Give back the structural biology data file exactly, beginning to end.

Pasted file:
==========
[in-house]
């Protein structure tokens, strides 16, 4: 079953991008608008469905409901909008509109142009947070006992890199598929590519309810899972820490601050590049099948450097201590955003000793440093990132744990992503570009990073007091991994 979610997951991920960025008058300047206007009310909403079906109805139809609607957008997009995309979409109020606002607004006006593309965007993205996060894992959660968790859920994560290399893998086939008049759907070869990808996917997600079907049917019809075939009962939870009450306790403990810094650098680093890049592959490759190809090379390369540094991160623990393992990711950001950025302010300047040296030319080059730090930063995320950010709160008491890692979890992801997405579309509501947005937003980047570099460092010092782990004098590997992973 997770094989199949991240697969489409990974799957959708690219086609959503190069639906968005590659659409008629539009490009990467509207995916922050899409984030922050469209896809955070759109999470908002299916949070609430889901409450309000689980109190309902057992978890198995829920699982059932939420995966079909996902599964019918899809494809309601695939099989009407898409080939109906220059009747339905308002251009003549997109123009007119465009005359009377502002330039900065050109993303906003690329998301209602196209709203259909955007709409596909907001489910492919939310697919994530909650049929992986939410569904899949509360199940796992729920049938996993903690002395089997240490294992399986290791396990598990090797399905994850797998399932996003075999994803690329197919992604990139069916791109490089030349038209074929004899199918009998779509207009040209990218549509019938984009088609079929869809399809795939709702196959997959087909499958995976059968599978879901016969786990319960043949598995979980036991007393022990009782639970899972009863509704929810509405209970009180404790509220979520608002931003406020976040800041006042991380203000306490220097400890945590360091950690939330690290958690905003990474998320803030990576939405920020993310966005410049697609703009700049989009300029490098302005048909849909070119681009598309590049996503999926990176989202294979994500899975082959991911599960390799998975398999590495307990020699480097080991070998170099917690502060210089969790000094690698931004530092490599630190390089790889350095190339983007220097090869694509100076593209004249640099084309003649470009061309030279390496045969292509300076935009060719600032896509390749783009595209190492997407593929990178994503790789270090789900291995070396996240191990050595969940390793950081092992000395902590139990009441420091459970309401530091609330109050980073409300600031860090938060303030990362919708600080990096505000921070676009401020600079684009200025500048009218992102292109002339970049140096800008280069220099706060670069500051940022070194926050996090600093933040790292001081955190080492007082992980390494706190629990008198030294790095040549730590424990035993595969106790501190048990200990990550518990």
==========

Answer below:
[in-house]
């Protein structure tokens, strides 16, 4: 079953991008608008469905409901909008509109142009947070006992890199598929590519309810899972820490601050590049099948450097201590955003000793440093990132744990992503570009990073007091991994 979610997951991920960025008058300047206007009310909403079906109805139809609607957008997009995309979409109020606002607004006006593309965007993205996060894992959660968790859920994560290399893998086939008049759907070869990808996917997600079907049917019809075939009962939870009450306790403990810094650098680093890049592959490759190809090379390369540094991160623990393992990711950001950025302010300047040296030319080059730090930063995320950010709160008491890692979890992801997405579309509501947005937003980047570099460092010092782990004098590997992973 997770094989199949991240697969489409990974799957959708690219086609959503190069639906968005590659659409008629539009490009990467509207995916922050899409984030922050469209896809955070759109999470908002299916949070609430889901409450309000689980109190309902057992978890198995829920699982059932939420995966079909996902599964019918899809494809309601695939099989009407898409080939109906220059009747339905308002251009003549997109123009007119465009005359009377502002330039900065050109993303906003690329998301209602196209709203259909955007709409596909907001489910492919939310697919994530909650049929992986939410569904899949509360199940796992729920049938996993903690002395089997240490294992399986290791396990598990090797399905994850797998399932996003075999994803690329197919992604990139069916791109490089030349038209074929004899199918009998779509207009040209990218549509019938984009088609079929869809399809795939709702196959997959087909499958995976059968599978879901016969786990319960043949598995979980036991007393022990009782639970899972009863509704929810509405209970009180404790509220979520608002931003406020976040800041006042991380203000306490220097400890945590360091950690939330690290958690905003990474998320803030990576939405920020993310966005410049697609703009700049989009300029490098302005048909849909070119681009598309590049996503999926990176989202294979994500899975082959991911599960390799998975398999590495307990020699480097080991070998170099917690502060210089969790000094690698931004530092490599630190390089790889350095190339983007220097090869694509100076593209004249640099084309003649470009061309030279390496045969292509300076935009060719600032896509390749783009595209190492997407593929990178994503790789270090789900291995070396996240191990050595969940390793950081092992000395902590139990009441420091459970309401530091609330109050980073409300600031860090938060303030990362919708600080990096505000921070676009401020600079684009200025500048009218992102292109002339970049140096800008280069220099706060670069500051940022070194926050996090600093933040790292001081955190080492007082992980390494706190629990008198030294790095040549730590424990035993595969106790501190048990200990990550518990």